This interview with physicist Robert Diebold is part of a series conducted during research for the book Tunnel Visions, a history of the Superconducting Super Collider. In it, Diebold recalls his introduction to the SSC project at the 1982 Snowmass workshop and his subsequent move to the Department of Energy, as well as his perspective on the site-selection process for the SSC. He states that Texas was the standout site and that there was not a clear-cut second-place site, and he further notes that, while Texas had political advantages, the technical advantages of the site drove the high evaluation of it. Diebold also discusses differences in DOE oversight structures around the SSC under Energy Secretary John Herrington and Energy Secretary James Watkins, and the long effort to implement a cost-and-schedule-control system on the project. He reflects on how leadership of the SSC was structured and the people selected for key roles. The interview concludes with a discussion of factors driving cost increases on the project and their impact on relations between DOE and project leaders. Diebold posits that SSC Laboratory Director Roy Schwitters’s management style led to a deterioration in those relations.

Interviewed by
Michael Riordan
Interview date
Location
Washington, D.C.
Abstract

This interview with Superconducting Super Collider General Manager Edward Siskin is part of a series conducted during research for the book Tunnel Visions, a history of the SSC. Siskin discusses his experience working under Adm. Hyman Rickover in Naval Reactors, as well as his subsequent work at the company Stone and Webster, including management of multi-billion-dollar construction projects. He recalls his recruitment to the SSC project by Energy Secretary Adm. James Watkins, sources of opposition to his appointment, and a dinner conversation resulting in the project having distinct general manager and project manager positions. He reflects on tensions in his generally positive relationship with SSC Laboratory Director Roy Schwitters and difficulties in working with accelerator construction head Helen Edwards that ultimately led to her departure. He discusses the slow implementation of a cost-and-schedule-control system and argues that the Government Accountability Office identified non-existent cost overruns, serving as a tool of the SSC’s opponents in Congress. He states that the 1991 baseline cost estimate for the SSC was conservative and that the project was on track at the time of its cancellation, with all new cost increases stemming from the Clinton administration’s proposal to stretch its schedule. Siskin recalls a meeting with Rep. Tom Bevill, a key House appropriator, at which Bevill received a note from the White House indicating President Clinton’s willingness to sacrifice the project. Siskin also reflects more broadly on the political dynamics in Congress surrounding the SSC and on the difficulties in balancing scientific and engineering cultures on a large-scale project.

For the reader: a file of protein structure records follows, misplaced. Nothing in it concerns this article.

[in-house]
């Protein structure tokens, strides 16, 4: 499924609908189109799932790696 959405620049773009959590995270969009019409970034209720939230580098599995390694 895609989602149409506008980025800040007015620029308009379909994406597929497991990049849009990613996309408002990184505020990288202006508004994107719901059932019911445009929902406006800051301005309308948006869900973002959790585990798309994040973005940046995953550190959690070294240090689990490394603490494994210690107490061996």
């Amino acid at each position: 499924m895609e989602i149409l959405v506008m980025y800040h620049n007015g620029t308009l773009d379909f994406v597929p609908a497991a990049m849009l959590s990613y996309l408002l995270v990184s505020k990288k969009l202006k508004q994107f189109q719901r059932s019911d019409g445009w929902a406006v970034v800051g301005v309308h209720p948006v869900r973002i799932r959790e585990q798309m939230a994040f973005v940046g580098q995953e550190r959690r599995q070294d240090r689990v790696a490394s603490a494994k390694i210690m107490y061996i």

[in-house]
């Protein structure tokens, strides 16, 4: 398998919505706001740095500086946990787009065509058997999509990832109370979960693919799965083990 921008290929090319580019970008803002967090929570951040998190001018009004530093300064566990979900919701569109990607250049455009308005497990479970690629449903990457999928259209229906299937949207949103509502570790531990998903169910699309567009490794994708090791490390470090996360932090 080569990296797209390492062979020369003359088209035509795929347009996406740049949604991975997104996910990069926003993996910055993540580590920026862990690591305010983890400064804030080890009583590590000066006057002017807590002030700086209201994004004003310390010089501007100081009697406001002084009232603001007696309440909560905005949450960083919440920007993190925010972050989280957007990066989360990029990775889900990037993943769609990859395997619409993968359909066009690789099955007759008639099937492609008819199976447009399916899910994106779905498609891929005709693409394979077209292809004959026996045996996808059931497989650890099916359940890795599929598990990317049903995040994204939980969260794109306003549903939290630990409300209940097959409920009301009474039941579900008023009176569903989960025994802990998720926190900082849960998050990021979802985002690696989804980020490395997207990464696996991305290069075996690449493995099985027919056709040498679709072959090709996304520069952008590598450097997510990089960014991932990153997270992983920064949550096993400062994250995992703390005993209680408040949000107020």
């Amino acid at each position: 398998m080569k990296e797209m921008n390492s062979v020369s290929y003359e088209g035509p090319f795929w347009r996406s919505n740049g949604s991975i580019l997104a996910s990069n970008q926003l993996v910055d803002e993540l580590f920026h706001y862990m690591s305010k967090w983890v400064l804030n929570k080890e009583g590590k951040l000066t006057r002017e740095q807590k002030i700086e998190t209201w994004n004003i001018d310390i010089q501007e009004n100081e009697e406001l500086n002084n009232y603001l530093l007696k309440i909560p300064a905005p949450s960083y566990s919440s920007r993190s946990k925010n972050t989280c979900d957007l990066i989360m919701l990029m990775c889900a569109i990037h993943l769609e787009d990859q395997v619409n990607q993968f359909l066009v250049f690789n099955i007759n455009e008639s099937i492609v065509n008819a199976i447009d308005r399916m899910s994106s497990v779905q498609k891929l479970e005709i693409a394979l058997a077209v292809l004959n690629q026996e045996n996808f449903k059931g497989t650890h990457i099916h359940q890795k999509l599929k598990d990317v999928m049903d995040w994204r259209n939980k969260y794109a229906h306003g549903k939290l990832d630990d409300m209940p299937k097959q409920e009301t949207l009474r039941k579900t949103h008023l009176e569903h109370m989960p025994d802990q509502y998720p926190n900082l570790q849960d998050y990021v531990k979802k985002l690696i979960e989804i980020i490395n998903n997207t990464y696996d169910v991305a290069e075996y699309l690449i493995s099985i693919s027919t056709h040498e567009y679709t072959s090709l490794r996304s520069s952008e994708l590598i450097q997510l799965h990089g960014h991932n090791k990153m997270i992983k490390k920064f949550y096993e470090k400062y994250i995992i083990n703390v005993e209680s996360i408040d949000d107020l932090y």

Interviewed by
Michael Riordan
Interview date
Abstract

This interview is part of a series conducted during research for the book Tunnel Visions, a history of the Superconducting Super Collider. In it, Rep. George Brown, a California Democrat who chaired the House Science Committee from 1991 through 1994, discusses his own support for the project and its declining political fortunes. He cites a lack of international participation as a reason why the SSC failed to retain support, noting the space station had politically important participation from Russia, and also that Congress never backed the SSC with authorizing legislation. He explains that he refrained from trying to blunt aggressive oversight pursued by Science Committee Republican Sherwood Boehlert, and he observes that he himself was not influenced by accusations of project mismanagement and also suggests such accusations were not broadly influential. Brown asserts he was one of a small number of members of Congress who supported the project for scientific reasons rather than its potential benefit to constituents, and he argues that most members would not find the scientific case for it compelling. He states that the departure of prominent Texans from Congress and President George H. W. Bush’s loss in the 1992 election removed essential sources of support for the SSC.